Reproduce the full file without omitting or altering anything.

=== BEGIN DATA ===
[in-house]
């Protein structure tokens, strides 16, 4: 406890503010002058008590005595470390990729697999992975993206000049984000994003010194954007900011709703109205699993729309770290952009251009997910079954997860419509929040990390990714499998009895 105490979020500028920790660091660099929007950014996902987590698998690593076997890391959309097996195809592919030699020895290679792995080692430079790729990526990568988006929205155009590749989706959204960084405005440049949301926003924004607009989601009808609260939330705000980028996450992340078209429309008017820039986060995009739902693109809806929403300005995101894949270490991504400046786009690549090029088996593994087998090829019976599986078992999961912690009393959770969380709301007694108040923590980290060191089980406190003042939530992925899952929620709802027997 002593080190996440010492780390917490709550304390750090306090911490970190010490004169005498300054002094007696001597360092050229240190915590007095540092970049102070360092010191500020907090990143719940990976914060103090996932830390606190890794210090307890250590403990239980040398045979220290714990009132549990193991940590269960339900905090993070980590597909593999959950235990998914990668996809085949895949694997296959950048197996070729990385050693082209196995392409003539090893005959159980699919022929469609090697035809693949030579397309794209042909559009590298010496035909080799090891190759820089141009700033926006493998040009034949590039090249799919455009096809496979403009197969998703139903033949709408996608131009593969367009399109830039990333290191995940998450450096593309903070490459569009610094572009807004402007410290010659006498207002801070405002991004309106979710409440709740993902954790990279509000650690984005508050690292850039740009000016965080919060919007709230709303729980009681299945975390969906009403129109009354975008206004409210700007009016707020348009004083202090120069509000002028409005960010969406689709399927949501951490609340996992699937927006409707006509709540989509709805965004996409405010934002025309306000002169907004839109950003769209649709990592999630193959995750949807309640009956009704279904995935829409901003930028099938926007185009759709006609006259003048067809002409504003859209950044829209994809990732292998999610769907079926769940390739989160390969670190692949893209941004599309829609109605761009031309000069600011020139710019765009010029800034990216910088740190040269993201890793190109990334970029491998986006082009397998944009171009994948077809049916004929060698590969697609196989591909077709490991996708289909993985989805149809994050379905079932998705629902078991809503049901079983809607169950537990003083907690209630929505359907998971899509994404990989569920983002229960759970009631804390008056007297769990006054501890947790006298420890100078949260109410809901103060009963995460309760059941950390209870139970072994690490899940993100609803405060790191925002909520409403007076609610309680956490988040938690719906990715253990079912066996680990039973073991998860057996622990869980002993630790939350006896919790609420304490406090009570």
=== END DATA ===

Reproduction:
[in-house]
């Protein structure tokens, strides 16, 4: 406890503010002058008590005595470390990729697999992975993206000049984000994003010194954007900011709703109205699993729309770290952009251009997910079954997860419509929040990390990714499998009895 105490979020500028920790660091660099929007950014996902987590698998690593076997890391959309097996195809592919030699020895290679792995080692430079790729990526990568988006929205155009590749989706959204960084405005440049949301926003924004607009989601009808609260939330705000980028996450992340078209429309008017820039986060995009739902693109809806929403300005995101894949270490991504400046786009690549090029088996593994087998090829019976599986078992999961912690009393959770969380709301007694108040923590980290060191089980406190003042939530992925899952929620709802027997 002593080190996440010492780390917490709550304390750090306090911490970190010490004169005498300054002094007696001597360092050229240190915590007095540092970049102070360092010191500020907090990143719940990976914060103090996932830390606190890794210090307890250590403990239980040398045979220290714990009132549990193991940590269960339900905090993070980590597909593999959950235990998914990668996809085949895949694997296959950048197996070729990385050693082209196995392409003539090893005959159980699919022929469609090697035809693949030579397309794209042909559009590298010496035909080799090891190759820089141009700033926006493998040009034949590039090249799919455009096809496979403009197969998703139903033949709408996608131009593969367009399109830039990333290191995940998450450096593309903070490459569009610094572009807004402007410290010659006498207002801070405002991004309106979710409440709740993902954790990279509000650690984005508050690292850039740009000016965080919060919007709230709303729980009681299945975390969906009403129109009354975008206004409210700007009016707020348009004083202090120069509000002028409005960010969406689709399927949501951490609340996992699937927006409707006509709540989509709805965004996409405010934002025309306000002169907004839109950003769209649709990592999630193959995750949807309640009956009704279904995935829409901003930028099938926007185009759709006609006259003048067809002409504003859209950044829209994809990732292998999610769907079926769940390739989160390969670190692949893209941004599309829609109605761009031309000069600011020139710019765009010029800034990216910088740190040269993201890793190109990334970029491998986006082009397998944009171009994948077809049916004929060698590969697609196989591909077709490991996708289909993985989805149809994050379905079932998705629902078991809503049901079983809607169950537990003083907690209630929505359907998971899509994404990989569920983002229960759970009631804390008056007297769990006054501890947790006298420890100078949260109410809901103060009963995460309760059941950390209870139970072994690490899940993100609803405060790191925002909520409403007076609610309680956490988040938690719906990715253990079912066996680990039973073991998860057996622990869980002993630790939350006896919790609420304490406090009570």